Although glaucoma tends to be a genetic disorder, it can happen to anyone. The disease is characterized by having too much pressure in the eye caused by fluid buildup. This clear fluid, known as aqueous humor, continuously flows through the inner eye. If your eye’s natural drainage system is not functioning properly, or excess fluid is produced, there is buildup that causes pressure in the inner eye. This can eventually damage the optic nerve, which is what allows us to see images clearly. You may begin to develop blind spots, often starting in your side (peripheral) vision. Since the vision loss from glaucoma is typically gradual, the disease often goes unnoticed until the optic nerve is significantly damaged.
There are two main types of glaucoma. Open angle glaucoma is the most common form and gradually develops over time. This results from an imbalance between the aqueous fluid and drainage system, causing fluid buildup and abnormal eye pressure. Acute angle closure glaucoma (also called narrow-angle glaucoma), is a less common form of glaucoma that occurs when the iris of the eye arches forward, creating a sudden blockage of the fluid drainage system. This type of glaucoma is characterized by sudden pain in the eye, often accompanied by blurry vision, nausea, and vomiting. Acute angle closure glaucoma requires immediate treatment. In addition to open angle and acute angle closure glaucoma, babies can be born with congenital glaucoma, which is when the drainage openings in their eye(s) develop a defect, preventing proper fluid drainage.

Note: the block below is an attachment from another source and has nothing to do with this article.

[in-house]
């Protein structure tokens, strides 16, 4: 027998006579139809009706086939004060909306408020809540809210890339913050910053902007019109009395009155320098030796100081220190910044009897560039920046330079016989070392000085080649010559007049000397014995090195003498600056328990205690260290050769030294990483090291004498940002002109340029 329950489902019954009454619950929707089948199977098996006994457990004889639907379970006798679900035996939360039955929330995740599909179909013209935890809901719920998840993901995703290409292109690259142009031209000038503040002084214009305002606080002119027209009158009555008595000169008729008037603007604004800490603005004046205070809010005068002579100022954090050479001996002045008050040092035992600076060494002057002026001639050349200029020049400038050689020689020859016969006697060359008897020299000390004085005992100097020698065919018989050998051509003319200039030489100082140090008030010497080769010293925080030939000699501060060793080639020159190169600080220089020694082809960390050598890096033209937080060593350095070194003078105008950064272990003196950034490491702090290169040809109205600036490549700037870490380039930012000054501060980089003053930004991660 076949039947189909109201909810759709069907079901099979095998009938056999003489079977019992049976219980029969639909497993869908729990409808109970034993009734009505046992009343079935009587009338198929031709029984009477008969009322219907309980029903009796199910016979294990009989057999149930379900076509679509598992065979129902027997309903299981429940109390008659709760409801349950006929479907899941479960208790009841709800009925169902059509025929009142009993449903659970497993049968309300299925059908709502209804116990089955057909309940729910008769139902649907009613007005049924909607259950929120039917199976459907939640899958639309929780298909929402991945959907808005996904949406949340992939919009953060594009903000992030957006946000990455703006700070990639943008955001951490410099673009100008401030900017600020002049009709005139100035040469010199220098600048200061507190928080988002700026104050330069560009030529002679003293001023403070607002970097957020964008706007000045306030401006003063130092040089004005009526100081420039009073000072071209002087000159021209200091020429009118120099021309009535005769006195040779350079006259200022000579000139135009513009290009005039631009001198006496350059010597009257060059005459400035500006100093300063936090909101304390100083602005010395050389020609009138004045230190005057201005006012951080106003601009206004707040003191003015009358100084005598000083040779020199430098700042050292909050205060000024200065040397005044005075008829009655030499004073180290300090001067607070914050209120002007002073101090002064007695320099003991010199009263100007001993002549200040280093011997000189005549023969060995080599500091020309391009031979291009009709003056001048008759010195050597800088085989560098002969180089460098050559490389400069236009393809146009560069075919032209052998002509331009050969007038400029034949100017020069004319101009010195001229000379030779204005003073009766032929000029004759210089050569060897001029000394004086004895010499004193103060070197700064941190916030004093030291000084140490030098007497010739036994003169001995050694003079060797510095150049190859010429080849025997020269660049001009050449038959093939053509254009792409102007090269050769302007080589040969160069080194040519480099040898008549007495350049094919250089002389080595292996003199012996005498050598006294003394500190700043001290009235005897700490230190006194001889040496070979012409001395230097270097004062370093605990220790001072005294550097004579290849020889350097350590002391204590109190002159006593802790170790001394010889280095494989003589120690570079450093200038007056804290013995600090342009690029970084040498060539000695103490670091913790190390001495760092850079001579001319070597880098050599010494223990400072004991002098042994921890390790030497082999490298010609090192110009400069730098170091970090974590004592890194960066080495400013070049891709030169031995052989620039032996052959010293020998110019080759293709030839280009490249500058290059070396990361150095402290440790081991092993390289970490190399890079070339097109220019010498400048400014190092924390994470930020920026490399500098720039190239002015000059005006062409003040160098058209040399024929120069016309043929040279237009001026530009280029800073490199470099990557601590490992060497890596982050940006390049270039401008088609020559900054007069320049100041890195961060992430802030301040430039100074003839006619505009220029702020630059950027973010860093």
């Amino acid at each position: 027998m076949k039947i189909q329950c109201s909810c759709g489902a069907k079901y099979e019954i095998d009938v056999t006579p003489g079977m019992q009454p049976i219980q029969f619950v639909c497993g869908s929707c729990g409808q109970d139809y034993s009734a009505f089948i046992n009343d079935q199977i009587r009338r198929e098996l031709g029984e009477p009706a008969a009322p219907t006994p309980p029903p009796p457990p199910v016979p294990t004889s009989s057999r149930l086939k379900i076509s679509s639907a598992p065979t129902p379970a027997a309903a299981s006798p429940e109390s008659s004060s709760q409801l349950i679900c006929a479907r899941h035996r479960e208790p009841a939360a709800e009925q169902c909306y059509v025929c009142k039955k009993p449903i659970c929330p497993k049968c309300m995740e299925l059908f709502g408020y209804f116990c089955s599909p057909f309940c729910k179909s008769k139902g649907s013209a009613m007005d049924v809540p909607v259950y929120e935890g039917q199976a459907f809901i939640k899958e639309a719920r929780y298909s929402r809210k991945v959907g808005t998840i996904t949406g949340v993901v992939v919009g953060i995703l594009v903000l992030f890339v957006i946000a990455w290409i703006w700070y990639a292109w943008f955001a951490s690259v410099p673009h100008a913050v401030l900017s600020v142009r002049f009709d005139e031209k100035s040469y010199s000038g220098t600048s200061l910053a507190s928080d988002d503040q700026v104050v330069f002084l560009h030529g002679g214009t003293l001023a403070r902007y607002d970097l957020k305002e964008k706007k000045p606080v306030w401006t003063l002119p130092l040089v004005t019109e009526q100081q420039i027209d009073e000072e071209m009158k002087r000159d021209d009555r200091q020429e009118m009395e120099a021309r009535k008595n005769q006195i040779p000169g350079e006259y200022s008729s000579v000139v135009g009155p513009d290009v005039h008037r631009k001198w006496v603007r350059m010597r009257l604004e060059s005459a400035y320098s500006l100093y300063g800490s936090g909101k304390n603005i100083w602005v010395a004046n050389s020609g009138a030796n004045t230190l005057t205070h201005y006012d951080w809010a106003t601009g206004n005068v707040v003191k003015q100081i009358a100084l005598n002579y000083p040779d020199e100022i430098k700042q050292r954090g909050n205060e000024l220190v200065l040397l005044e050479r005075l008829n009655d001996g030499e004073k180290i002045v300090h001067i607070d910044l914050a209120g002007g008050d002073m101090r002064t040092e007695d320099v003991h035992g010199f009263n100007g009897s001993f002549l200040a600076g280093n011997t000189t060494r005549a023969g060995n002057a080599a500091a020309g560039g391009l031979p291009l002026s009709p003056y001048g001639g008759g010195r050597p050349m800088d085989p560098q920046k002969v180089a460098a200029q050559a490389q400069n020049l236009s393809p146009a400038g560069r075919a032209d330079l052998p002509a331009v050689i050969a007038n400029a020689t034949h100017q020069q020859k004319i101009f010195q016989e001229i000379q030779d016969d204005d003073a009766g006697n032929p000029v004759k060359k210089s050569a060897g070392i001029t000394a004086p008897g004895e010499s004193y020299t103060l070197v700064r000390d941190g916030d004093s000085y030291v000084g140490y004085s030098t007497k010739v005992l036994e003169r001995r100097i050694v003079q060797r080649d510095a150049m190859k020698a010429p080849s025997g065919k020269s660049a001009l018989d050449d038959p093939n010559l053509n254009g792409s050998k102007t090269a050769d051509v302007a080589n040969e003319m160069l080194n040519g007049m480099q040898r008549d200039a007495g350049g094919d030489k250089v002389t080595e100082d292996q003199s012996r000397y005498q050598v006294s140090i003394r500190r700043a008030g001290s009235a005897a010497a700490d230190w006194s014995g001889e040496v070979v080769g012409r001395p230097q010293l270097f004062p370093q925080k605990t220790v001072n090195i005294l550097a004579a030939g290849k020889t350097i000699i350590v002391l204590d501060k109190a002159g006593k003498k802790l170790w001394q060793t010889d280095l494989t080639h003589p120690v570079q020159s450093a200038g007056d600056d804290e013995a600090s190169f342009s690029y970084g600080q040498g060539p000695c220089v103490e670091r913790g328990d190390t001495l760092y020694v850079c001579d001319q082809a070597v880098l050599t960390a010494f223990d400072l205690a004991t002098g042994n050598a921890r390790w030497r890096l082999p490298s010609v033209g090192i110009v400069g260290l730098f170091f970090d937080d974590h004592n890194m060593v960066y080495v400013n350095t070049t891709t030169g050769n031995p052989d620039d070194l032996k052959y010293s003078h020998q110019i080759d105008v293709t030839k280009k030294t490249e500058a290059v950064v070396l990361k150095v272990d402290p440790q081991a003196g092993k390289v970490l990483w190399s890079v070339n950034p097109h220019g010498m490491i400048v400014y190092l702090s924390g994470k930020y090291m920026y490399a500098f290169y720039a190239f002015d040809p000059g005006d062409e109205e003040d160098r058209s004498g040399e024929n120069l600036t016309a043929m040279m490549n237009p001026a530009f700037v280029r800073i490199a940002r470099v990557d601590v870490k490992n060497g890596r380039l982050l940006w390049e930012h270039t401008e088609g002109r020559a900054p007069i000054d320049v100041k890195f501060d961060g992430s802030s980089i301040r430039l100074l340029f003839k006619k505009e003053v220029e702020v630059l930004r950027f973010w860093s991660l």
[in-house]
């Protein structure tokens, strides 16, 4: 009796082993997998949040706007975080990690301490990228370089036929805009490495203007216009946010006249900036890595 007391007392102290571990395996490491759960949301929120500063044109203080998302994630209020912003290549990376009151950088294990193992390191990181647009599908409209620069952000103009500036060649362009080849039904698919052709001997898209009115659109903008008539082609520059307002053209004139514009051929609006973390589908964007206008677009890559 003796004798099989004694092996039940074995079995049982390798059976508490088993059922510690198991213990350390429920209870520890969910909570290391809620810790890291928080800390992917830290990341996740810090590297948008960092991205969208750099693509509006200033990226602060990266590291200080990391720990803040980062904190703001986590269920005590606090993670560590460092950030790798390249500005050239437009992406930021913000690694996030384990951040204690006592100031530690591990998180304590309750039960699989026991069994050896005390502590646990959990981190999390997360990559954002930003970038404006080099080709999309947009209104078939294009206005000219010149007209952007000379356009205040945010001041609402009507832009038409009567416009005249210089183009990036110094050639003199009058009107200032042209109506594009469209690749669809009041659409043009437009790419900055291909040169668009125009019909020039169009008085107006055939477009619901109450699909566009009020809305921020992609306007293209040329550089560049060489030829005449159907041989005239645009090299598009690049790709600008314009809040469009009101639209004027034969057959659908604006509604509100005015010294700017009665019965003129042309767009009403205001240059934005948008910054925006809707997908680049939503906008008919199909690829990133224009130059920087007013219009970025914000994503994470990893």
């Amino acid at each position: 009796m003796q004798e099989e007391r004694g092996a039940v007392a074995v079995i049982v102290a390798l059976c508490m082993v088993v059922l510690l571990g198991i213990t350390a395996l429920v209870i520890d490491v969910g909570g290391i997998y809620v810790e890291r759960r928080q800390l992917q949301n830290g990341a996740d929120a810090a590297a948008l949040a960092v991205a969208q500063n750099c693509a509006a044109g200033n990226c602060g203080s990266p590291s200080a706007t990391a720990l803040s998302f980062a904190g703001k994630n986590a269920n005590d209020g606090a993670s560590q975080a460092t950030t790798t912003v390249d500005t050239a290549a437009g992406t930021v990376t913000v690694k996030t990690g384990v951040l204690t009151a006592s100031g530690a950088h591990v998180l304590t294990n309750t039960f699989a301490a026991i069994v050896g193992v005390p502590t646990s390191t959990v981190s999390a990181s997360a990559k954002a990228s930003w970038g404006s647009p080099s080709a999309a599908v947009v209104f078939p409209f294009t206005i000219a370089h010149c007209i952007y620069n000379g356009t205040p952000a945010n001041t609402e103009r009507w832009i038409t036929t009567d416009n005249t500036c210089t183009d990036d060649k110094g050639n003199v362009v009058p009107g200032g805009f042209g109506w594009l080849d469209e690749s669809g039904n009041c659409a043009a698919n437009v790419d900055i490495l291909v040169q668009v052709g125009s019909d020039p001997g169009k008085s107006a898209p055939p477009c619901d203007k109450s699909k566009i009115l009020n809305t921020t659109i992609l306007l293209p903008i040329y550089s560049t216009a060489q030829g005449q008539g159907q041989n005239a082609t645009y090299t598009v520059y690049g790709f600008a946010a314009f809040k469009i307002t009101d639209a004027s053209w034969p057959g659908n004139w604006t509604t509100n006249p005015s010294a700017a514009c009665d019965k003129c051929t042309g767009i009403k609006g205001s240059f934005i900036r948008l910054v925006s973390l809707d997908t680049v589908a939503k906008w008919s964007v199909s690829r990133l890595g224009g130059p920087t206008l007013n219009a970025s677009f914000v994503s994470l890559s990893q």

Routine screenings can help monitor your eye health and detect glaucoma in its earliest stages. During these visits, your eye doctor will check your eye pressure, and if it is higher than normal, they will perform further tests to determine if there have been changes in the optic nerve that may indicate glaucoma. By utilizing multiple ophthalmic tools, your doctor can provide an accurate glaucoma diagnosis by examining your eye pressure, side and central vision, and interior structures of your eye. If you are diagnosed with glaucoma, your eye doctor will closely monitor its progress during regularly scheduled visits. Detailed photographs of the optic nerve can show any changes that may indicate surgery is necessary.
Treatment for glaucoma is designed to lower your eye pressure, improve fluid drainage, or reduce fluid production. It is important to note that damage from the disease is irreversible,
but when caught early, you can typically avoid severe vision loss. The eye surgeons at Perich Eye Center offer the following forms of treatment to effectively control your glaucoma: Eye Drops and Laser Therapy